Productions during the 20th century included one at Daly's Theatre in London in 1937. In the U.S., there were several presentations by the Santa Fe Opera in 1971, which were repeated in 1972, 1974, 1979 and 2013. The singers for Santa Fe included Huguette Tourangeau in the title role in 1972, and Donald Gramm and Richard Stilwell in both 1971 and 1972. Emmanuel Villaume conducted in 2013, with Susan Graham in the title role. A 1978 production was given at the Collegiate Theatre in London, produced by Park Lane Opera, starring Patricia Routledge and David Hillman, and conducted by Vilém Tauský. A French production starring Régine Crespin was televised in 1980, and New York City Opera mounted the piece in 1982.
The first performance of the Keck critical edition, which restored Offenbach's orchestration and opened the many cuts which had occurred in the score over the years, in particular to the long Act II finale, was given by Opéra du Rhin at the Strasbourg Théâtre Municipal in December 2003, conducted by Jérôme Pillemont.
A production was designed and staged by Laurent Pelly in 2004 at the Théâtre du Châtelet in Paris. It was conducted by Marc Minkowski and starred Felicity Lott, Sandrine Piau and Yann Beuron. Minkowski restored several numbers cut after the first production. A CD and a DVD of the production were made, and it was televised in France in 2004. Opera Philadelphia also mounted a production in 2004, starring Stephanie Blythe. Los Angeles Opera produced the piece in 2005, conducted by Emmanuel Villaume and starring Frederica von Stade, in a new version adapted and directed by Garry Marshall. Theater Basel had a production under Hervé Niquet with Anne Sofie von Otter in the title role in 2009. In 2011, both Opera Boston (starring Stephanie Blythe) and the Comic Opera Guild, near Detroit, Michigan presented the work.
The 20-year-old Grand Duchess, who has been brought up by her tutor and court chamberlain Baron Puck to have her own way, is charming, though a veritable tyrant. She has been betrothed to the foppish Prince Paul but does not find him to her liking and, owing to her being in an unhappy state of mind over the affair, the Baron generates a war to amuse her. She decides to review her troops. There is a roll of drums, and the cry is started that the enemy is advancing, but it turns out to be her Highness.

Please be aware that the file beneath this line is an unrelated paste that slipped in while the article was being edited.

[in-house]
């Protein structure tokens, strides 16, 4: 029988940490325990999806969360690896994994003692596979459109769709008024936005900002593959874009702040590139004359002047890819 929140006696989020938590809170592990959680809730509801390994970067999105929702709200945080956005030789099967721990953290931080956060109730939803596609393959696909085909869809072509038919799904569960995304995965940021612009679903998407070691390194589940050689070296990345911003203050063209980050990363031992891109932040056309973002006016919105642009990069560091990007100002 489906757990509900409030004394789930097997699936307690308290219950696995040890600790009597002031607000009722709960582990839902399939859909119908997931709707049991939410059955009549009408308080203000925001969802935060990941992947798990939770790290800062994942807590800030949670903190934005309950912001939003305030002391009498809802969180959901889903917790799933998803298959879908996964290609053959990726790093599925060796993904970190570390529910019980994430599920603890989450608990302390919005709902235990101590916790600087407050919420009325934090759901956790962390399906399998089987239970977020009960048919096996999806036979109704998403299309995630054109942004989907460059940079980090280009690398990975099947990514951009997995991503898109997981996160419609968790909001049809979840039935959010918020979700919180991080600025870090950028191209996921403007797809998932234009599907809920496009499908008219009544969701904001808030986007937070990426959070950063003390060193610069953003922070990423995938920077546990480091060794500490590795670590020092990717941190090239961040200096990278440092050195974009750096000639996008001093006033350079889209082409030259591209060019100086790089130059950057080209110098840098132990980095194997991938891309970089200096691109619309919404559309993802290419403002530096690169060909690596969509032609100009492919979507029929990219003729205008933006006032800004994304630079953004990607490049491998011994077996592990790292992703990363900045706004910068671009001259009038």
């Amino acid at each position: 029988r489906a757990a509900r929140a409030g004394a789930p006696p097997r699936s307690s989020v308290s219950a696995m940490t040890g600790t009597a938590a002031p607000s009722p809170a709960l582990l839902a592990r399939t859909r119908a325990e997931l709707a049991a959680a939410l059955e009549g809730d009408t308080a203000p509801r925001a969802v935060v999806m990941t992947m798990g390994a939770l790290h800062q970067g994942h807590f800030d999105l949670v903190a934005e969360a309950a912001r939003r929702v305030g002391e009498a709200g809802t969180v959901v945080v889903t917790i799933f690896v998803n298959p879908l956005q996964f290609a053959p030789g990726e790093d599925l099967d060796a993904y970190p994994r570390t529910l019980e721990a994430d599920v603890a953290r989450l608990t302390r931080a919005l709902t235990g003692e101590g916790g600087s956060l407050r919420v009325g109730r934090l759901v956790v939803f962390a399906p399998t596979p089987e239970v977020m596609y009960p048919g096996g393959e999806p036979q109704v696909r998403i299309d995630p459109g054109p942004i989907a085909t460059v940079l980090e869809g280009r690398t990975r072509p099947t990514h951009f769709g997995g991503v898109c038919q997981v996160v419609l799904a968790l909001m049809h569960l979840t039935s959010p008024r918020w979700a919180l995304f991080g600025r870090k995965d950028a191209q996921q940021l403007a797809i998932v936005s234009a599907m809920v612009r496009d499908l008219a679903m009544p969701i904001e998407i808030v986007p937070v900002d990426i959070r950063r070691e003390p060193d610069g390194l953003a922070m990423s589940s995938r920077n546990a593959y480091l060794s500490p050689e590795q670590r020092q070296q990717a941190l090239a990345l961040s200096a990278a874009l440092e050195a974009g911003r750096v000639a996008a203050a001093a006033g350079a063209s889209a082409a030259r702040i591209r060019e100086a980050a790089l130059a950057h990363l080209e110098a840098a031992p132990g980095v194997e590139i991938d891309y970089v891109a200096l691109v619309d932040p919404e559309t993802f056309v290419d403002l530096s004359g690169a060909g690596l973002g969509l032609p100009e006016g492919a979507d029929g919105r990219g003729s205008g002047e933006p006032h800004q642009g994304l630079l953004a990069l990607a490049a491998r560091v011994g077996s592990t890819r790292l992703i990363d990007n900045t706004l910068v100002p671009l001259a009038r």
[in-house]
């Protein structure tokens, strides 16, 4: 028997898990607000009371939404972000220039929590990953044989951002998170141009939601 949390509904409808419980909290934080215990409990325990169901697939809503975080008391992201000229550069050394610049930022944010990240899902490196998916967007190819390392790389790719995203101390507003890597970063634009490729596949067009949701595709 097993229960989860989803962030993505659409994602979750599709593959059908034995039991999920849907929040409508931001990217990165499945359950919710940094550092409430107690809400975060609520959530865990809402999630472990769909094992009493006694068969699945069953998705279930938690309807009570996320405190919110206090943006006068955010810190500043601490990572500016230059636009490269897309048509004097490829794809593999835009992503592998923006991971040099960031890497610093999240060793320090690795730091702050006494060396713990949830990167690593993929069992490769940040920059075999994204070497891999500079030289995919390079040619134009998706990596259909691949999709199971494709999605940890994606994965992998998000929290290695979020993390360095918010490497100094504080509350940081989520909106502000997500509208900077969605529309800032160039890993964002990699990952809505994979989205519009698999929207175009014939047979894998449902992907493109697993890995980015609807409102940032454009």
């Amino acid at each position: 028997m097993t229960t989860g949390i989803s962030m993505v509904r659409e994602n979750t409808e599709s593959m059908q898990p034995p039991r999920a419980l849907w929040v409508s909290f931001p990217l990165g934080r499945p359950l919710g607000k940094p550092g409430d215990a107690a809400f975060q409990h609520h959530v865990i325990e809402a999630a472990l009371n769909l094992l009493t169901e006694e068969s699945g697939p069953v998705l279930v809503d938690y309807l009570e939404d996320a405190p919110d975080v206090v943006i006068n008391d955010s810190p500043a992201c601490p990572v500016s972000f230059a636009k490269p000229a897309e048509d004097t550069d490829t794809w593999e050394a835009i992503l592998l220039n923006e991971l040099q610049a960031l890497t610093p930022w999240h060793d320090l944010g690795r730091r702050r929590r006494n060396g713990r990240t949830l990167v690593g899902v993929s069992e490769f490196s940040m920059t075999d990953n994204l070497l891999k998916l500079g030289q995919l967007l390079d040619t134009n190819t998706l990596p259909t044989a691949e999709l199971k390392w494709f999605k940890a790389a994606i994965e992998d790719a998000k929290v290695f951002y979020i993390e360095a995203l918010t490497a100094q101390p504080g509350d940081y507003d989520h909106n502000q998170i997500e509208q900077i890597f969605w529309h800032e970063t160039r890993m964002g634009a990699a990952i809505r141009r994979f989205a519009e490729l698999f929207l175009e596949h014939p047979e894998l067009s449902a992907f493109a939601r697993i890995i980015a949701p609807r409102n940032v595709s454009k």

This visit proves fateful, for she falls desperately in love with the manly, handsome soldier Fritz, whose main passions in life are his love for the pretty Wanda and his hatred of General Boum. The Duchess immediately makes Fritz a corporal, and as she grows more and more delighted with him, he is promoted rapidly to sergeant, lieutenant and captain. Finally, to spite the General, she makes him commander-in-chief and sends him to conquer the enemy.
Fritz wins the battle easily by making the whole opposing army drunk, his artillery consisting of 300,000 well-filled bottles. When he returns, crowned with victory, the delighted Duchess finds herself more enamored of him than ever, and hints at the possibility of his receiving other honors. However, she finds him a great blockhead in the matter, for he shows that he prefers his Wanda to such distinctions, and he incurs the Duchess's great displeasure by asking permission to marry Wanda at once. This proves the death-blow to the Duchess' devotion, and she conspires to assassinate Fritz upon his return from the wedding ceremony.
When everything is ready for the bloody deed, however, the Duchess changes her mind, which is now busied with a new affair with the Baron Grog. Her love life seems to be forever ill-starred, however, for this latest romance is blighted by the news that her beloved has a wife and four children. The Duchess becomes philosophic and decides to marry her original betrothed, Prince Paul, after all. To quote her own words, "What can one do? If you can't have those you could love, you must try to love those you can have."
Instead of assassinating Fritz, the Duchess devises the lesser punishment of noisy serenades during his wedding night, and then hurries him off on a false alarm to fight the enemy. The enemy proves to be a jealous husband who mistakes him for another man and gives him a caning. Fritz is stripped of his military ranks, but he can now leave the army, return to Wanda, and become a village schoolmaster, albeit a rather illiterate one. General Boum is made happy by the restoration of his command; Baron Puck is reinstated to the royal favor from which he had meanwhile fallen; Baron Grog is sent home safe to his wife and four children; and Prince Paul is happily restored as the Duchess's bridegroom.
Among the recordings of the work, critics have praised a 1977 CBS issue conducted by Michel Plasson with Régine Crespin as the Grand Duchess. An older mono recording under René Leibowitz with Eugenia Zareska, though heavily cut, was well received when reissued on compact disc in 1982. A 2006 release from Virgin Classics conducted by Marc Minkowski with Felicity Lott contains much music cut after the first night and restored in Jean-Christophe Keck's critical edition, including what the critic Andrew Lamb describes as "a substantial (and glorious) Act 2 finale".